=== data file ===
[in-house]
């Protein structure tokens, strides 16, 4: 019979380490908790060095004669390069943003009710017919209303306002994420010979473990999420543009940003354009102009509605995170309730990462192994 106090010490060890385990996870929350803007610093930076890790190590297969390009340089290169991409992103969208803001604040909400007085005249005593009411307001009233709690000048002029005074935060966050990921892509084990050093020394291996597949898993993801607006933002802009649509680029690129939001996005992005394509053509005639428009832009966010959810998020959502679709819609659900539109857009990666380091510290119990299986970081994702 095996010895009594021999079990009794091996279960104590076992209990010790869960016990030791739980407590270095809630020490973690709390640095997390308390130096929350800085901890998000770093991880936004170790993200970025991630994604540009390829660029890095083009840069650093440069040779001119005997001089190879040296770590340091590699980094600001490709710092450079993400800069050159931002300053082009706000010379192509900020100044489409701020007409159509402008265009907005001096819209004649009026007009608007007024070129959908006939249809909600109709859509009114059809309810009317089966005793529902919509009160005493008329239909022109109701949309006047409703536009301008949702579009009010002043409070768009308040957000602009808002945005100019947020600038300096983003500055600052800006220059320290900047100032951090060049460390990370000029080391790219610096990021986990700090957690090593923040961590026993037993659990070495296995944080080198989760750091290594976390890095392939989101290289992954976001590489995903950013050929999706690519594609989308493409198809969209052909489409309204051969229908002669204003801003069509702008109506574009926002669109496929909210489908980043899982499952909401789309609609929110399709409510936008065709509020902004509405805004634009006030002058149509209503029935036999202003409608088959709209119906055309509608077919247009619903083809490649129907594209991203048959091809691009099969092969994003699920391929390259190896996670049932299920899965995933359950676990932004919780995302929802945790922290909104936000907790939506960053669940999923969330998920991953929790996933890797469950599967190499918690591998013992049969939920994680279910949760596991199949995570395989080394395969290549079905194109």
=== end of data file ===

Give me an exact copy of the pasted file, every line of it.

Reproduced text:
[in-house]
């Protein structure tokens, strides 16, 4: 019979380490908790060095004669390069943003009710017919209303306002994420010979473990999420543009940003354009102009509605995170309730990462192994 106090010490060890385990996870929350803007610093930076890790190590297969390009340089290169991409992103969208803001604040909400007085005249005593009411307001009233709690000048002029005074935060966050990921892509084990050093020394291996597949898993993801607006933002802009649509680029690129939001996005992005394509053509005639428009832009966010959810998020959502679709819609659900539109857009990666380091510290119990299986970081994702 095996010895009594021999079990009794091996279960104590076992209990010790869960016990030791739980407590270095809630020490973690709390640095997390308390130096929350800085901890998000770093991880936004170790993200970025991630994604540009390829660029890095083009840069650093440069040779001119005997001089190879040296770590340091590699980094600001490709710092450079993400800069050159931002300053082009706000010379192509900020100044489409701020007409159509402008265009907005001096819209004649009026007009608007007024070129959908006939249809909600109709859509009114059809309810009317089966005793529902919509009160005493008329239909022109109701949309006047409703536009301008949702579009009010002043409070768009308040957000602009808002945005100019947020600038300096983003500055600052800006220059320290900047100032951090060049460390990370000029080391790219610096990021986990700090957690090593923040961590026993037993659990070495296995944080080198989760750091290594976390890095392939989101290289992954976001590489995903950013050929999706690519594609989308493409198809969209052909489409309204051969229908002669204003801003069509702008109506574009926002669109496929909210489908980043899982499952909401789309609609929110399709409510936008065709509020902004509405805004634009006030002058149509209503029935036999202003409608088959709209119906055309509608077919247009619903083809490649129907594209991203048959091809691009099969092969994003699920391929390259190896996670049932299920899965995933359950676990932004919780995302929802945790922290909104936000907790939506960053669940999923969330998920991953929790996933890797469950599967190499918690591998013992049969939920994680279910949760596991199949995570395989080394395969290549079905194109």